'My time to shine': TJ Doheny interview
Ahead of a daunting and somewhat 'under the radar' showdown in Tokyo for the IBF super bantamweight title, Ireland's TJ Doheny tells Lee Gormley his time has come...
On 18 August Irish eyes will be firmly fixed on Belfast’s Windsor Park, as home hero Carl Frampton fulfils his long-desired dream of fighting at the local football arena in front of over 20,000 passionate supporters.
‘The Jackal’ has long been the leading light in the sport in the Emerald Isle and he will next attempt to take another promising step towards reclaiming world honours with victory over Australia’s Luke Jackson.
But during a week in which the focus of the sporting spotlight will fall upon Frampton’s latest home exploits in Belfast, almost 6,000 miles across the globe in ‘the Land of the Rising Sun’ another Irish fighter is aiming to shine away from the mainstream view.
Such is the magnitude and profile of the card which Frampton tops - which also features former unified heavyweight champion Tyson Fury - any other pugilistic aspirations around the same time could easily go somewhat unnoticed.
That’s the situation Ireland’s Australia-based world title contender TJ Doheny finds himself in, as he prepares to do battle with IBF super-bantamweight champion Ryosuke Iwasa in Japan.
Just two days before Frampton’s big night on home soil gets started, and in light of the news that Dublin’s Conor McGregor will return to the UFC in October for a Khabib Nurmagomedov showdown, Doheny travels to the lion’s den of Korakuen Hall for what is undoubtedly the biggest night of his career.
But it’s a fight that has endured a lack of widespread coverage, with the Portlaois native’s upcoming endeavours seemingly slipping under the radar.
“To be honest it doesn’t bother me in the slightest,” admits the 31-year-old, undeterred by his imminent title bout falling behind Frampton and McGregor’s more high-profile news in the wider public eye.
“I’m not really in the same profile bracket as those boys yet," he continues, confidently emphasising the word ‘yet’.
“I’m just happy to be doing my own thing and keeping my mind on the job at hand. All that other bullshit will come after I get my hands on that strap. We’ve got a job to do no matter where it may be and I am 100 per cent sure that I will be leaving Japan as the new IBF world champion.”
Doheny hasn’t done things the easy way. His path towards this crack at the IBF crown comes on the back of plenty of hardships throughout his career, with several personal setbacks adding to the rocky road.
These came in the form of a previously sick relative, missed family occasions, bouts falling through and others being delayed for the undefeated southpaw based Down Under. But all of that will only make a victory over Iwasa in the heart of Japan taste all the sweeter.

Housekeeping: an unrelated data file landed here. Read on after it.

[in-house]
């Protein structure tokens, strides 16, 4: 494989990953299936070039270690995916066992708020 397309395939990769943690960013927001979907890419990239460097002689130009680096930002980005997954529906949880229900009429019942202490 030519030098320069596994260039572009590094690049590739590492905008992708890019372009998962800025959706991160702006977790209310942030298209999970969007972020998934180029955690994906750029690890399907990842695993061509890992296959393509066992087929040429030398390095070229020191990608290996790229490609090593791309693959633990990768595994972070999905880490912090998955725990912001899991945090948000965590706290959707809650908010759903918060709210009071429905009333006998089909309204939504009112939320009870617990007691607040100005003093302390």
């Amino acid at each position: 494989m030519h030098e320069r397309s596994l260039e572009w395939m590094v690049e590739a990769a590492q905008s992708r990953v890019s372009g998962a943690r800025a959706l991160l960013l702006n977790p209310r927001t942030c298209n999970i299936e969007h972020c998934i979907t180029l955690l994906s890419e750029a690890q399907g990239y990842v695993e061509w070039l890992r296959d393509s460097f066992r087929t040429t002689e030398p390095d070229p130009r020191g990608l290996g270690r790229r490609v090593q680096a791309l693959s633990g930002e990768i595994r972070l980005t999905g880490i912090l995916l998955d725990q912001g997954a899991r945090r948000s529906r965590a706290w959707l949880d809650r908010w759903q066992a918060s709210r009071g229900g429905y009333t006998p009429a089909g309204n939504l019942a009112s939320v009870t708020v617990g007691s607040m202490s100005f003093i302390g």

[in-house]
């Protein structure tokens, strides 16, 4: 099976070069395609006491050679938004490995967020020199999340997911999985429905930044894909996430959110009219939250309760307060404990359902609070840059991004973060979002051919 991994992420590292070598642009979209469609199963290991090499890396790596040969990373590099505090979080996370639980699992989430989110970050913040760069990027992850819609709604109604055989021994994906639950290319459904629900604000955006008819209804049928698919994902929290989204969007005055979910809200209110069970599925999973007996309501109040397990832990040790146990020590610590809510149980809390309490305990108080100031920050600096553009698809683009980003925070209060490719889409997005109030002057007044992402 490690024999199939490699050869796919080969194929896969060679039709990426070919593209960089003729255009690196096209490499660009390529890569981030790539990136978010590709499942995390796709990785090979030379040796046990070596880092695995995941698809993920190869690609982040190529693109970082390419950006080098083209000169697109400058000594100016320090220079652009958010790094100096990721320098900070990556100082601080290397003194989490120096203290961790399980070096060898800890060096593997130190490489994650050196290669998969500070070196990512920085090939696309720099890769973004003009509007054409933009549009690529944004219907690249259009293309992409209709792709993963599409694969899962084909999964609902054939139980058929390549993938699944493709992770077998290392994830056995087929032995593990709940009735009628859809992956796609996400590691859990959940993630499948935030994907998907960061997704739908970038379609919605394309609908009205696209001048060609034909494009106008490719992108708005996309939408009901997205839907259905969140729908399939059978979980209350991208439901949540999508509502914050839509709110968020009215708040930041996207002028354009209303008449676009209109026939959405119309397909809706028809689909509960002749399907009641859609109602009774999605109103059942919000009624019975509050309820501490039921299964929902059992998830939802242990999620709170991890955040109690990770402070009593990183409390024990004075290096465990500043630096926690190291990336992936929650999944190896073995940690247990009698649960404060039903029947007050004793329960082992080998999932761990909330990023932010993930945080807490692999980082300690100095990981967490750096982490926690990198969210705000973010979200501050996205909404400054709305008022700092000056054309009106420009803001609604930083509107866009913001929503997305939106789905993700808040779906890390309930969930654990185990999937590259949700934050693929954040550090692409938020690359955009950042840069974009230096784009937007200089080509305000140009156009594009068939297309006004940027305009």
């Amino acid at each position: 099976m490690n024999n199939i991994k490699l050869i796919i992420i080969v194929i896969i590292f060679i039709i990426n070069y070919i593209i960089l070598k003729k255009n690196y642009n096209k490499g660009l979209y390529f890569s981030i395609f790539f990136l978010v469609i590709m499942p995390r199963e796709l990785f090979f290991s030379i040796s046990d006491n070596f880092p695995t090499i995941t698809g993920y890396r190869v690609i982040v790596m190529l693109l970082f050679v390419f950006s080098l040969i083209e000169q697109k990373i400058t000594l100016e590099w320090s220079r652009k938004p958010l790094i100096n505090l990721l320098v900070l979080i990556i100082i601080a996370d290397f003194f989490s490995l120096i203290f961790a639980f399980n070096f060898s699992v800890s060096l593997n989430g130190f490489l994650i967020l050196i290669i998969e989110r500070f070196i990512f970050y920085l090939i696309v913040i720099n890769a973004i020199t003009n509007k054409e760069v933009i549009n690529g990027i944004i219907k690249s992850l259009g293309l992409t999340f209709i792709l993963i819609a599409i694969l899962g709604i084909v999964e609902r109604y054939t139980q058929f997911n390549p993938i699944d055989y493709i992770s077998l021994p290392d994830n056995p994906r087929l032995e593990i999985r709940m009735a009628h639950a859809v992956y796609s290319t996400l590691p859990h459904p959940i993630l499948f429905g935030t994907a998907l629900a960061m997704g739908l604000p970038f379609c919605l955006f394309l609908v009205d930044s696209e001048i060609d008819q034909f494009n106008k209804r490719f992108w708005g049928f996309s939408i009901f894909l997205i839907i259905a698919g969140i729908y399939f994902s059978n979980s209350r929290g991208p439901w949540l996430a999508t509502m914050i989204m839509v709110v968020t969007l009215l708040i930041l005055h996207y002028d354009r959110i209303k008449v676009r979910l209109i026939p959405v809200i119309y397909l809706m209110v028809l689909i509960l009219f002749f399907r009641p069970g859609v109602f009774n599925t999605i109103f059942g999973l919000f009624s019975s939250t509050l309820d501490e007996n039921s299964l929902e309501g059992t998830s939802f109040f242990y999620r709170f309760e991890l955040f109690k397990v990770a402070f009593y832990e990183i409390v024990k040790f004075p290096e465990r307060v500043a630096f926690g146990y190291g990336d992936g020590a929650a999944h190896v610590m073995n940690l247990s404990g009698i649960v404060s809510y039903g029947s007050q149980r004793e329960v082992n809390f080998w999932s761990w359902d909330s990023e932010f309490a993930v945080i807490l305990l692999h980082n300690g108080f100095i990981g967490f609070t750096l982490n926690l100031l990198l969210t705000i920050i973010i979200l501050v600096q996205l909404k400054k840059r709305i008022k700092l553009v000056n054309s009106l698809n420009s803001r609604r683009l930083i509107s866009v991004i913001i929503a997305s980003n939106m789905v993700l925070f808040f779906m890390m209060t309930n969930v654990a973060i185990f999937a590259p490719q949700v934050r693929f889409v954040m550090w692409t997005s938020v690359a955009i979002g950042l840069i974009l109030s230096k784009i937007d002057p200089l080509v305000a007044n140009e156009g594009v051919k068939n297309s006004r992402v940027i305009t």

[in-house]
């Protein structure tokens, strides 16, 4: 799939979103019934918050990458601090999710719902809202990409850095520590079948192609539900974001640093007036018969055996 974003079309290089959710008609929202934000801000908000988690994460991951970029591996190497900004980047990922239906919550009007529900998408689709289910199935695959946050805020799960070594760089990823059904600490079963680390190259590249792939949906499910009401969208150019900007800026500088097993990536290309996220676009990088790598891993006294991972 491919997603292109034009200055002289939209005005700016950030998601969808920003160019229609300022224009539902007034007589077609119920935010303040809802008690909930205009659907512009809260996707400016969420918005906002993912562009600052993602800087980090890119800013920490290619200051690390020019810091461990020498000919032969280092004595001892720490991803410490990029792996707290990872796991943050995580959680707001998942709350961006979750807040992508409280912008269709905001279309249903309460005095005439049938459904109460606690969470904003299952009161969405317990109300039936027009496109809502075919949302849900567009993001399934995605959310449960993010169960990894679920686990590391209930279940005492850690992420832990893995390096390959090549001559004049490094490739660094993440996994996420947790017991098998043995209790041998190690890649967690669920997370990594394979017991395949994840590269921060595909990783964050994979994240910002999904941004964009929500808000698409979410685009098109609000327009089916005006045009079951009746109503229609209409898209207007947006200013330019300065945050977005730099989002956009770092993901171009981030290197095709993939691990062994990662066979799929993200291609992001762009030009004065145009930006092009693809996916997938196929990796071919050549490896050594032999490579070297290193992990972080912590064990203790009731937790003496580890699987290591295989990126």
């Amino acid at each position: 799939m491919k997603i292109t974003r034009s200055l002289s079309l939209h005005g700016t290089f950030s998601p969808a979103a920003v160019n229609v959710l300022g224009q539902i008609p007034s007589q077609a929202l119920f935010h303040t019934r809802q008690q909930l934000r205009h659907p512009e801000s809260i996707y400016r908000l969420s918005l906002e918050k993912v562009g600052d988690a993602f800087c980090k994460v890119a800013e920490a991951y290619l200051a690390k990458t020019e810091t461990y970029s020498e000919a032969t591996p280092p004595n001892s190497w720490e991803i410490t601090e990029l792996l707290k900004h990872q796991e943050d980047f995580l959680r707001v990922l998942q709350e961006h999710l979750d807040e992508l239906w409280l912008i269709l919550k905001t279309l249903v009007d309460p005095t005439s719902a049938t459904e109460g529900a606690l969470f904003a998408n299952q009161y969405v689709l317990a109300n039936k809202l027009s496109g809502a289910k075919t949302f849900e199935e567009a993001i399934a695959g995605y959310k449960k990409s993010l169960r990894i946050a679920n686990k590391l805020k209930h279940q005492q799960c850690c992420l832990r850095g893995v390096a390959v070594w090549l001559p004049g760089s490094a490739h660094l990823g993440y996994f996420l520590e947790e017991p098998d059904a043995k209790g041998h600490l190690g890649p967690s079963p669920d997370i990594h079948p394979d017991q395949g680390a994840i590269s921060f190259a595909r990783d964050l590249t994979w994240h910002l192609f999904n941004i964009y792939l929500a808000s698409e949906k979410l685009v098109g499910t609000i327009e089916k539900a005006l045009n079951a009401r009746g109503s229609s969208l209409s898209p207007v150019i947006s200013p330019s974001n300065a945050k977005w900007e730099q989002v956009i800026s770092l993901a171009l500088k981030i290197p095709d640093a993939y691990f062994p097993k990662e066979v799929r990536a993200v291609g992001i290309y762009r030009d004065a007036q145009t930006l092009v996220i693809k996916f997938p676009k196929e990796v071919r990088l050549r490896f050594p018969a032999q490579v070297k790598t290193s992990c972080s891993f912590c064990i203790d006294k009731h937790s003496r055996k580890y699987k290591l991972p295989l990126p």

“It’s been a long hard road to get to where I am right now,” states the man aiming to become Ireland’s latest world title holder. “I’ve had to fight my way into this position for over six years and it’s gonna taste so sweet knowing that I’ve finally achieved what I set out to do.”
It was a successful venture deep into Thailand that saw Doheny secure his crack at world title honours last year.
He came away from a daunting trip to Bangkok with an impressive decision triumph over home fighter Pipat Chaiporn (aka Mike Tawatchai) to maintain his unblemished record, in what was a sanctioned IBF eliminator.
A swift two-round blitz of American Mike Oliver at the House of Blues in Boston followed. This tick-over outing played out in front of plenty of Irish community enthusiasm in the US city, helped by Doheny’s promotional deal with Ken Casey, a member of the popular Celtic punk band Dropkick Murphys.
With a career record of 19 straight victories, including 14 inside the distance, the former construction worker will hope to cement a career-topping victory on the road again in what will be a tough test against a fellow southpaw.
The defending titlist will provide a stern challenge for the in-form number one contender, particularly in his own backyard. Iwasa, now 28, has secured six successive victories since his last defeat to former Ryan Burnett opponent Lee Haskins at 118lbs, with four finishing early.
Although, on the back of ideal preparations for the globetrotting Irishman, Doheny will climb the ring ropes in Tokyo ready to put any setbacks behind him and finally realise his dream of having the world title wrapped around his waist.
“Camp has gone really well,” he adds. “I couldn’t have asked for better prep leading into this fight. I am in great condition and feeling supremely confident.
“I won’t be giving too much away so I will just say that the fans can expect my best performance to date by far. This is my time to shine and I’m more than ready for it.”